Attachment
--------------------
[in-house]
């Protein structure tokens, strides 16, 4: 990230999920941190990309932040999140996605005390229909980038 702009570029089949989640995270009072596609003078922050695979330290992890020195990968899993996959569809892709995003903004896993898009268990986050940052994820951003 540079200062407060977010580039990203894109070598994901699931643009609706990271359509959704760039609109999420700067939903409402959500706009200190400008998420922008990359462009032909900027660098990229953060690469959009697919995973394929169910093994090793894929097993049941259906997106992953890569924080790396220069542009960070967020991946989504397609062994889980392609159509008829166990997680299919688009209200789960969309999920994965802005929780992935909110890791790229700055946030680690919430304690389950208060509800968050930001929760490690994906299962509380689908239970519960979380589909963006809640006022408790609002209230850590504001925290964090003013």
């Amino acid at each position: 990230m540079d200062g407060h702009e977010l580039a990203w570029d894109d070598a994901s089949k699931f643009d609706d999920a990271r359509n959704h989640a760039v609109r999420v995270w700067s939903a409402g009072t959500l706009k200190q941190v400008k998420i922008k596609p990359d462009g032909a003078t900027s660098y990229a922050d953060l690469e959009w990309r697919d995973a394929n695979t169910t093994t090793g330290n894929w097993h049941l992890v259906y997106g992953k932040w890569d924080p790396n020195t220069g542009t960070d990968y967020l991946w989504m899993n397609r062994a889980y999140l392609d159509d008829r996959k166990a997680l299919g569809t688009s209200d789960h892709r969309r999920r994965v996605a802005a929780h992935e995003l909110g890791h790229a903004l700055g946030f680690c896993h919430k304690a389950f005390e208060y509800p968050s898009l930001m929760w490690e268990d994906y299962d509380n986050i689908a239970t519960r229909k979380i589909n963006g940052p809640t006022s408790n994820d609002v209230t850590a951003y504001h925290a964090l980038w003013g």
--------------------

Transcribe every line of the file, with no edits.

[in-house]
């Protein structure tokens, strides 16, 4: 990230999920941190990309932040999140996605005390229909980038 702009570029089949989640995270009072596609003078922050695979330290992890020195990968899993996959569809892709995003903004896993898009268990986050940052994820951003 540079200062407060977010580039990203894109070598994901699931643009609706990271359509959704760039609109999420700067939903409402959500706009200190400008998420922008990359462009032909900027660098990229953060690469959009697919995973394929169910093994090793894929097993049941259906997106992953890569924080790396220069542009960070967020991946989504397609062994889980392609159509008829166990997680299919688009209200789960969309999920994965802005929780992935909110890791790229700055946030680690919430304690389950208060509800968050930001929760490690994906299962509380689908239970519960979380589909963006809640006022408790609002209230850590504001925290964090003013």
């Amino acid at each position: 990230m540079d200062g407060h702009e977010l580039a990203w570029d894109d070598a994901s089949k699931f643009d609706d999920a990271r359509n959704h989640a760039v609109r999420v995270w700067s939903a409402g009072t959500l706009k200190q941190v400008k998420i922008k596609p990359d462009g032909a003078t900027s660098y990229a922050d953060l690469e959009w990309r697919d995973a394929n695979t169910t093994t090793g330290n894929w097993h049941l992890v259906y997106g992953k932040w890569d924080p790396n020195t220069g542009t960070d990968y967020l991946w989504m899993n397609r062994a889980y999140l392609d159509d008829r996959k166990a997680l299919g569809t688009s209200d789960h892709r969309r999920r994965v996605a802005a929780h992935e995003l909110g890791h790229a903004l700055g946030f680690c896993h919430k304690a389950f005390e208060y509800p968050s898009l930001m929760w490690e268990d994906y299962d509380n986050i689908a239970t519960r229909k979380i589909n963006g940052p809640t006022s408790n994820d609002v209230t850590a951003y504001h925290a964090l980038w003013g």